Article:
Yoon Suk-yeol, presidential nominee of the main opposition People Power Party (center), poses with university students after a meeting with student party members, near Sillim Station in Seoul on Nov. 26. (PPP)
They come from very different upbringings and career backgrounds, but Korea’s two main presidential candidates are united in one area: They are both failing to appeal to young voters.
Democratic Party of Korea nominee Lee Jae-myung and Yoon Suk-yeol from the People Power Party have both struggled to shed the kind of “kkondae” image that the under-40s find repellent, and their election pledges have failed to inspire them. Kkondae is an expression describing a condescending person who forces their outdated way of thinking onto other people. It is often used to refer to older people in the context of generational gaps.
With disapproval rates for the two leading presidential nominees hovering in the 60 percent range from those in their 20s and 30s -- who make up more than a third of the electorate -- the candidates have started recruiting younger campaign workers for their election camps to appear more relatable.
But experts say the key to winning the hearts of voters in their 20s and 30s is providing strong policies that directly address the problems the age group -- known for its “pragmatic” character -- faces. All-time high disapproval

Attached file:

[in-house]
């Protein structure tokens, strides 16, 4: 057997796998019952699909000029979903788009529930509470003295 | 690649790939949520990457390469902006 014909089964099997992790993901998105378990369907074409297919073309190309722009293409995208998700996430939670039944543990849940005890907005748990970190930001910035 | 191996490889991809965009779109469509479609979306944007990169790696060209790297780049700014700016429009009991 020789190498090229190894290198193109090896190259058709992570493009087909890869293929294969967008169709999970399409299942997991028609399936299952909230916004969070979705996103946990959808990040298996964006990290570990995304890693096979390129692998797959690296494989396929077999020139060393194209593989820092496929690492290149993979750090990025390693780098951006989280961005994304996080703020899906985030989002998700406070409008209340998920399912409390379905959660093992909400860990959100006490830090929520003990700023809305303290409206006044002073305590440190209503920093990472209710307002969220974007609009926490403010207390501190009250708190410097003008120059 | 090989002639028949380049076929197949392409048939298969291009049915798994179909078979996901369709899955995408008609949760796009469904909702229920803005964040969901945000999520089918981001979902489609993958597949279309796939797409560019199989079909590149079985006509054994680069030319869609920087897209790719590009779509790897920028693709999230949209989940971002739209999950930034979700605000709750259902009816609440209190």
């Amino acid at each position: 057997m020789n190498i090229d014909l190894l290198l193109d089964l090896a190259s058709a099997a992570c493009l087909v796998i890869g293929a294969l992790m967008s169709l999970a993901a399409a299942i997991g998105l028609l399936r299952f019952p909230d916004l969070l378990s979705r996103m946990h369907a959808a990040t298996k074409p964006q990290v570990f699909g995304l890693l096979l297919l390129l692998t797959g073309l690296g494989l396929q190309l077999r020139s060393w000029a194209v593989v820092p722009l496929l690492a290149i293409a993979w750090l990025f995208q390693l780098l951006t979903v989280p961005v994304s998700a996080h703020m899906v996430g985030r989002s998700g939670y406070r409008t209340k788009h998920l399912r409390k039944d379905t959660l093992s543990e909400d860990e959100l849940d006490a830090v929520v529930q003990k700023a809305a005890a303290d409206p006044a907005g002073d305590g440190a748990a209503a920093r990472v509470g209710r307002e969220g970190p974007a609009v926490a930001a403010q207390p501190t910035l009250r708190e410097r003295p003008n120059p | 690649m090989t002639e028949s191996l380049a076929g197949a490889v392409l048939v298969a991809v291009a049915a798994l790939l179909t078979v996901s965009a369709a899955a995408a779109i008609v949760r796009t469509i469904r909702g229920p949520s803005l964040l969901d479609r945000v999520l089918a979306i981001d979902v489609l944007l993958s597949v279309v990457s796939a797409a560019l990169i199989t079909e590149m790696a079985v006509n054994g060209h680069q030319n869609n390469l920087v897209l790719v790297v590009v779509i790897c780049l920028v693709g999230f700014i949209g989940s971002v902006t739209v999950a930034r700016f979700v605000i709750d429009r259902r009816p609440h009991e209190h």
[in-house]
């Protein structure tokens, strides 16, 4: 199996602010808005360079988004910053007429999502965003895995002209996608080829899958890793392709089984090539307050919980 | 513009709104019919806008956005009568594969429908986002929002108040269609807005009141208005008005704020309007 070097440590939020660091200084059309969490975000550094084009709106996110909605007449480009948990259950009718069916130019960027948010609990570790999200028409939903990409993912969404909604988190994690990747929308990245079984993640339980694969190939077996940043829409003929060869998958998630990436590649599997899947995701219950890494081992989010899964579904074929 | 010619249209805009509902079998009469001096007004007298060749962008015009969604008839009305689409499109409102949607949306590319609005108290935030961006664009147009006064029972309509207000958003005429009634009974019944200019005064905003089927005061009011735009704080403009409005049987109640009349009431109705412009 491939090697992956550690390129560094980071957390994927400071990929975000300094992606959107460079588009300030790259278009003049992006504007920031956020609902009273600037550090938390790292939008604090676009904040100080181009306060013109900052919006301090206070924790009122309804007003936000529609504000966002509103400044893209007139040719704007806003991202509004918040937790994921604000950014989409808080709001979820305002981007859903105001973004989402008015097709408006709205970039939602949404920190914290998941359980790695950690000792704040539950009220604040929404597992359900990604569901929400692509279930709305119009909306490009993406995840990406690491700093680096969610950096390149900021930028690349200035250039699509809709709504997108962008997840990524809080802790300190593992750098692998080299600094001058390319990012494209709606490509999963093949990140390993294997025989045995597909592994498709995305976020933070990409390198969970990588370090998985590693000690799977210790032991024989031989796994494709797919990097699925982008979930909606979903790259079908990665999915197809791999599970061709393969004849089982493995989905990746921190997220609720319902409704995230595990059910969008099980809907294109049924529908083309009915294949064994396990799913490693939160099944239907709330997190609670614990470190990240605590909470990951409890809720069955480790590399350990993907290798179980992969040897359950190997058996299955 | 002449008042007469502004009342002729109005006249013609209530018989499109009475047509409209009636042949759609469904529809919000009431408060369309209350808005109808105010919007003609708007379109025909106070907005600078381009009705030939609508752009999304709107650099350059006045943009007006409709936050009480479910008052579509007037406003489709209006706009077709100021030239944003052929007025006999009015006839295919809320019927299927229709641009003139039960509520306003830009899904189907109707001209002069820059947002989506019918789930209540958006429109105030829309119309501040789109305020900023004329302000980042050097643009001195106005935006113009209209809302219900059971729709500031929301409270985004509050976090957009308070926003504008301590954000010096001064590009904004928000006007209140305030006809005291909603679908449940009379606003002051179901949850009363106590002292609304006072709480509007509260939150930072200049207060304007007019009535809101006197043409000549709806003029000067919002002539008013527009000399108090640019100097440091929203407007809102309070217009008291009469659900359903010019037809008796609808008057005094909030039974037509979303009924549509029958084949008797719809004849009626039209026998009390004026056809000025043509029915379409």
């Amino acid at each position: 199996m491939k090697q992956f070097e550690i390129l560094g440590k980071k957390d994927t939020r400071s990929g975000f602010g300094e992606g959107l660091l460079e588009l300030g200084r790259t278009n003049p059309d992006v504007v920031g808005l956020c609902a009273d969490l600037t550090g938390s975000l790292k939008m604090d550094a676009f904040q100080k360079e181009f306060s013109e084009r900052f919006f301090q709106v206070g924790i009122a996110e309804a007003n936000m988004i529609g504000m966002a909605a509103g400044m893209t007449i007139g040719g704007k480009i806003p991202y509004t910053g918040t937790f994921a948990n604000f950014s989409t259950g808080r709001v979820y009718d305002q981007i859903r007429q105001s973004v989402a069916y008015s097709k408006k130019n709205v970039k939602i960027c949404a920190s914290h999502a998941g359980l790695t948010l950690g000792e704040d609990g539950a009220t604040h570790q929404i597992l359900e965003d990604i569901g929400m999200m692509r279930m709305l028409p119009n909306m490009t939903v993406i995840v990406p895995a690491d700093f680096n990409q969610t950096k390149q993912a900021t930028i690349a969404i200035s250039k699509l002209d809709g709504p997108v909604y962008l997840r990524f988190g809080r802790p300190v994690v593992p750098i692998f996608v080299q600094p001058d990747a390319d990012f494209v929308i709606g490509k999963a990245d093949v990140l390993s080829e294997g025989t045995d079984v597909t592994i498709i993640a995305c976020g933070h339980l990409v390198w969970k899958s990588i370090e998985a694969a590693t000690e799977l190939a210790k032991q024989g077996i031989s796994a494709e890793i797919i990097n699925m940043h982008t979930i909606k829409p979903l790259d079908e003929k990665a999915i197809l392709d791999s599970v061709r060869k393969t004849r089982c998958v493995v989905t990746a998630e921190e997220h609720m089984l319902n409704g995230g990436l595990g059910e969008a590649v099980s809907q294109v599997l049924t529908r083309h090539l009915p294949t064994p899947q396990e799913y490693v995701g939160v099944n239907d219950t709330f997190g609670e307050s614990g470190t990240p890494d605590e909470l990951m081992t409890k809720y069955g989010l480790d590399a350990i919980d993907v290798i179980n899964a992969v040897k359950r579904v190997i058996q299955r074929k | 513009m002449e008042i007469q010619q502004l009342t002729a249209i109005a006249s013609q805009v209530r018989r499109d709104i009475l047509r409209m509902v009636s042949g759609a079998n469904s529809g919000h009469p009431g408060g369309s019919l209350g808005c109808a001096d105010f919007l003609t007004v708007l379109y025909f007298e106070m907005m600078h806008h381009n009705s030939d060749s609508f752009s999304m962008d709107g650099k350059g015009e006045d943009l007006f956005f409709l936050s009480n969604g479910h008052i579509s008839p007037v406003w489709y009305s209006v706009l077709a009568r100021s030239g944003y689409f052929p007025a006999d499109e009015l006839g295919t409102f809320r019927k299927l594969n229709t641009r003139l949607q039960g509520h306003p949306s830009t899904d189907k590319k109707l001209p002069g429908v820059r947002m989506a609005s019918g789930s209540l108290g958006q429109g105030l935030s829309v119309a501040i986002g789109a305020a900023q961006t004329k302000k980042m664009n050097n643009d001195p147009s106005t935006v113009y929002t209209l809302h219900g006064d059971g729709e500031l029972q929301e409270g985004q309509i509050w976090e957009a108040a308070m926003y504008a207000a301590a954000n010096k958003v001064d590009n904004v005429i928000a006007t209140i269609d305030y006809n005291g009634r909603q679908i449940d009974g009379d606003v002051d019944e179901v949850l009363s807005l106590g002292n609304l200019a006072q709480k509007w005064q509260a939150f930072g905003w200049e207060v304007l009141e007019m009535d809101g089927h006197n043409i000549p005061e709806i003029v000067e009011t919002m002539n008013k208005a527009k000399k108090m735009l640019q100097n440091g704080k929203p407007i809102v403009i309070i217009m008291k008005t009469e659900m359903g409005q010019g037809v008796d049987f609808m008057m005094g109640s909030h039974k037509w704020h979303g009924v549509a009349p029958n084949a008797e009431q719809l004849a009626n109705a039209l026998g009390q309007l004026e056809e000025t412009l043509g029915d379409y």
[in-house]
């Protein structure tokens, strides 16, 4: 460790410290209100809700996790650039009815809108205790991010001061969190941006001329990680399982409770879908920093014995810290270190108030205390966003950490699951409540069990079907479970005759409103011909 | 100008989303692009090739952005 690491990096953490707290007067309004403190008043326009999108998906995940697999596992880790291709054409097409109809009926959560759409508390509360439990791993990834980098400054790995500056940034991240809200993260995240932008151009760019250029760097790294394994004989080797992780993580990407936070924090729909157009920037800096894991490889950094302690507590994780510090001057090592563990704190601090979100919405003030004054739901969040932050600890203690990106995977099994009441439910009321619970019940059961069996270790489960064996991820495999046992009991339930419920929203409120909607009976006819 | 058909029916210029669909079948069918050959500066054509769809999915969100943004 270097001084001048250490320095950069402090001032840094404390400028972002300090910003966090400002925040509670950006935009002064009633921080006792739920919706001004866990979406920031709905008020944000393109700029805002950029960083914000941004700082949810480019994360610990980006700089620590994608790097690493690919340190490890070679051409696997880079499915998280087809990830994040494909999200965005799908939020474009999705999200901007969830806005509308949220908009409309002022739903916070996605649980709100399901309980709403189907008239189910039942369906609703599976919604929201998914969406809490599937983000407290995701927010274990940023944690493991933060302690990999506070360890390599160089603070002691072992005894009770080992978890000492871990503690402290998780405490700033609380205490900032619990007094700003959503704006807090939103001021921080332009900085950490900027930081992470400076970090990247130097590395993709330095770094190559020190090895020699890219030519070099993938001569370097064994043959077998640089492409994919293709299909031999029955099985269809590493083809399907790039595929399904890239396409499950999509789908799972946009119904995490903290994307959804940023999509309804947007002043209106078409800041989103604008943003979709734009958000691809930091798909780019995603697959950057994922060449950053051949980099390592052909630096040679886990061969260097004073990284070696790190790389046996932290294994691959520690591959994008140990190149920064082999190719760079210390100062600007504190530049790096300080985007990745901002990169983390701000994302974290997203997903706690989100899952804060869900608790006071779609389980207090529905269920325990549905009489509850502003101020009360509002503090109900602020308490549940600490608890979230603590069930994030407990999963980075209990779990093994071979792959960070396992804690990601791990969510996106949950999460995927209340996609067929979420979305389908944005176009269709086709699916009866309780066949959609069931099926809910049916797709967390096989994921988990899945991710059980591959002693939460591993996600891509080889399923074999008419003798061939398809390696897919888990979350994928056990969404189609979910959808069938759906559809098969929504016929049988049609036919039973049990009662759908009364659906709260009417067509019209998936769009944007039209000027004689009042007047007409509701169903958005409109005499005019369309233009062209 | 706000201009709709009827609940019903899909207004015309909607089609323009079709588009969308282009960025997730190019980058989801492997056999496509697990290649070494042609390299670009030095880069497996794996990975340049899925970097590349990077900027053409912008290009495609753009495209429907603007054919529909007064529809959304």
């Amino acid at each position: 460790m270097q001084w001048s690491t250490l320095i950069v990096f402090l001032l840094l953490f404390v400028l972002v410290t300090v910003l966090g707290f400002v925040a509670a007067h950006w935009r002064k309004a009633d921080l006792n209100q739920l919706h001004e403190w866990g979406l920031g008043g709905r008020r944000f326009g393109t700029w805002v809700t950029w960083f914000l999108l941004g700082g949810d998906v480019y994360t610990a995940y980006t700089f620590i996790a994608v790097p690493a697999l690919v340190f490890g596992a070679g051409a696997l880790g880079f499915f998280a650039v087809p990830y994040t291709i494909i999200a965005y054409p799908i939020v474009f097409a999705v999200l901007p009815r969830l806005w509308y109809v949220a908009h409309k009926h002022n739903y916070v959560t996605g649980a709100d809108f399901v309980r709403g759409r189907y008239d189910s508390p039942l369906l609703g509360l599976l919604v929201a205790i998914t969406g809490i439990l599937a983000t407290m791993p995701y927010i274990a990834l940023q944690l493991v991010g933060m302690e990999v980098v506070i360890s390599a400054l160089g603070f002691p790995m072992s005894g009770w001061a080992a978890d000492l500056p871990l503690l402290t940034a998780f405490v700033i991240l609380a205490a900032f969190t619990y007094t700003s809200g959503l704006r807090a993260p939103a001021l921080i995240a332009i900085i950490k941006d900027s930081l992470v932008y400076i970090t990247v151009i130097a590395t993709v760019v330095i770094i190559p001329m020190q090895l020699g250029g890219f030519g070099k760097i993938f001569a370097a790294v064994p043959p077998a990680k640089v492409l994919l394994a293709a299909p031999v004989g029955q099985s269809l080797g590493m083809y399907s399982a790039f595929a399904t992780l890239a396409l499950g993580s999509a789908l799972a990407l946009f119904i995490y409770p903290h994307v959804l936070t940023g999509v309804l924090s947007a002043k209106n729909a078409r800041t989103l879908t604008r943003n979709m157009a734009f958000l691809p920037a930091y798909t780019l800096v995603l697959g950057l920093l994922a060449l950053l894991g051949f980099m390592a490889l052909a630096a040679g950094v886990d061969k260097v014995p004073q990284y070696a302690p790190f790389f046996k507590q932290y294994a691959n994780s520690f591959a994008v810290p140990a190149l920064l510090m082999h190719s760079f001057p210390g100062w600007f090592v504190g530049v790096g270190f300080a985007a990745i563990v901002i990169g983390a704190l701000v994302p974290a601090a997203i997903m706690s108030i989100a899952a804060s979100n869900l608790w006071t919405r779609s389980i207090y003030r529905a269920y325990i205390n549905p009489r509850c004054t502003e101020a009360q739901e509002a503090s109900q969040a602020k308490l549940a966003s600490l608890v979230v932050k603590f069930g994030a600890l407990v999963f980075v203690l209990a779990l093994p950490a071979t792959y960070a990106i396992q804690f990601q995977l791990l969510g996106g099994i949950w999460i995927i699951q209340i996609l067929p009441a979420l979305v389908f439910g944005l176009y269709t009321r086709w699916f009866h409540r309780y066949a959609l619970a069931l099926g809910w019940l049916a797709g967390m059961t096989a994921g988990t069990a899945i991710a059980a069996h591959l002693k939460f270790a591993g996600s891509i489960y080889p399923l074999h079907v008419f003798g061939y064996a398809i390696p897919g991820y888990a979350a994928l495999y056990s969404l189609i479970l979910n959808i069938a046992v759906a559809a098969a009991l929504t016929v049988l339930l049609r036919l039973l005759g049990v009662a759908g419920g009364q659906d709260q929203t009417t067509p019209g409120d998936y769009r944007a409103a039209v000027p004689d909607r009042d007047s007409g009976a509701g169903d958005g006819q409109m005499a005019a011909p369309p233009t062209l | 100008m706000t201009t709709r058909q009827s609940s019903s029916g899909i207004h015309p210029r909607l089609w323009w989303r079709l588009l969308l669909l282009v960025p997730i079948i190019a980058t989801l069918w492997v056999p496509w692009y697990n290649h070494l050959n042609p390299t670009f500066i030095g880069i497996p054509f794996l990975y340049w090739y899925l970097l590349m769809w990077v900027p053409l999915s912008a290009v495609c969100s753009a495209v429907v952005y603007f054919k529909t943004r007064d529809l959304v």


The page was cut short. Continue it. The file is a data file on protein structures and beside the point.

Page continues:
In a recent poll by Gallup Korea, the disapproval rate of Lee among respondents in their 20s and 30s were 66 percent and 68 percent, respectively. For Yoon, the figure reached 69 percent and 66 percent.
The figures show that two candidates have failed, so far, to give the “right answers” to attract young voters, who are less affected by political ideologies, Huh Jin-jae, director at Gallup Korea Director told The Korea Herald.
“It shows that the voters in their 20s and 30s find the two candidates are not the president they see as ideal in all aspects,” Huh said.
“While older voters are more prone to choose their candidates based on their political inclination, younger voters appear to be different. They want someone who can give direct benefits.”
Lee and Yoon also lack personal appeals as their past remarks and habits have been criticized as “kkondae” from the age groups, pundits say.
In the eyes of the young voters, there is little difference in the personalities of Lee and Yoon’s and both are perceived as “established” figures. In addition, neither is free from corruption, something younger voters are particularly sensitive about.
“From my experience of teaching students at university, I found ‘fairness’ is one of the most important values for the age group. They cannot stand it when someone receives preferential treatment for no reason,” said Choi Jin, the head of the Institute for Presidential Leadership who is currently teaching at Kyonggi University.
Lee has been linked to a land development scandal in Seongnam, Gyeonggi Province, over a project that was started when he was the mayor of the city.
Yoon, who was the country’s chief prosecutor until March, is dogged by a controversy surrounding his wife and her family. His wife, Kim Kun-hee, is alleged to have been involved in a Deutsch Motors stock manipulation case, and she is alleged to have committed academic plagiarism.